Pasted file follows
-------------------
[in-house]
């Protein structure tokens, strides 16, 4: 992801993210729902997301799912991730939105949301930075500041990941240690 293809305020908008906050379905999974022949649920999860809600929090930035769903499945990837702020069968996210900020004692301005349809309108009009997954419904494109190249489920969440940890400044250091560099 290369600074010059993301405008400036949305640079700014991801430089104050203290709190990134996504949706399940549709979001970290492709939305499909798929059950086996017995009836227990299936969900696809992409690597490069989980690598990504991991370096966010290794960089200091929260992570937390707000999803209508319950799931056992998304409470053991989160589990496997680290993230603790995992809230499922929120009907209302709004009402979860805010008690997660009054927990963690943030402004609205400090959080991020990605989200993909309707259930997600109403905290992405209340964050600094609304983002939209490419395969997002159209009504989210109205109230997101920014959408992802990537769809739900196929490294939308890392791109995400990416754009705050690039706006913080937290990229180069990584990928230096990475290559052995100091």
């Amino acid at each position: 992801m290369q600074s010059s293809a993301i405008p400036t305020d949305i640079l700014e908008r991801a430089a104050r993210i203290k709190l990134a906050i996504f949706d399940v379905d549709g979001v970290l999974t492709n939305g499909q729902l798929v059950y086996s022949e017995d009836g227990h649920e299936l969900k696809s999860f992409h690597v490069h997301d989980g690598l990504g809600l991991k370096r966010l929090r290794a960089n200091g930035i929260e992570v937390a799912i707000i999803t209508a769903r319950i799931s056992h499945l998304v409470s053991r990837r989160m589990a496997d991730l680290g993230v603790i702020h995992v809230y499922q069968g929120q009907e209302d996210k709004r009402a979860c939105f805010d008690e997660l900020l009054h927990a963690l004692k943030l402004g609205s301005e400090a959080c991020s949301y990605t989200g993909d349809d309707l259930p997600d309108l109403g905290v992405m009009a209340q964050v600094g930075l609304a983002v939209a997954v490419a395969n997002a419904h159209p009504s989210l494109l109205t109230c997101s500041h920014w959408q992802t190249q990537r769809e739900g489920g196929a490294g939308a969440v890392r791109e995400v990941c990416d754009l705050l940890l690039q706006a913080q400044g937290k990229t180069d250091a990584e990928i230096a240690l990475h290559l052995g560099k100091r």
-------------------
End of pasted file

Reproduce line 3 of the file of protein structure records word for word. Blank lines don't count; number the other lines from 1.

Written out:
């Amino acid at each position: 992801m290369q600074s010059s293809a993301i405008p400036t305020d949305i640079l700014e908008r991801a430089a104050r993210i203290k709190l990134a906050i996504f949706d399940v379905d549709g979001v970290l999974t492709n939305g499909q729902l798929v059950y086996s022949e017995d009836g227990h649920e299936l969900k696809s999860f992409h690597v490069h997301d989980g690598l990504g809600l991991k370096r966010l929090r290794a960089n200091g930035i929260e992570v937390a799912i707000i999803t209508a769903r319950i799931s056992h499945l998304v409470s053991r990837r989160m589990a496997d991730l680290g993230v603790i702020h995992v809230y499922q069968g929120q009907e209302d996210k709004r009402a979860c939105f805010d008690e997660l900020l009054h927990a963690l004692k943030l402004g609205s301005e400090a959080c991020s949301y990605t989200g993909d349809d309707l259930p997600d309108l109403g905290v992405m009009a209340q964050v600094g930075l609304a983002v939209a997954v490419a395969n997002a419904h159209p009504s989210l494109l109205t109230c997101s500041h920014w959408q992802t190249q990537r769809e739900g489920g196929a490294g939308a969440v890392r791109e995400v990941c990416d754009l705050l940890l690039q706006a913080q400044g937290k990229t180069d250091a990584e990928i230096a240690l990475h290559l052995g560099k100091r």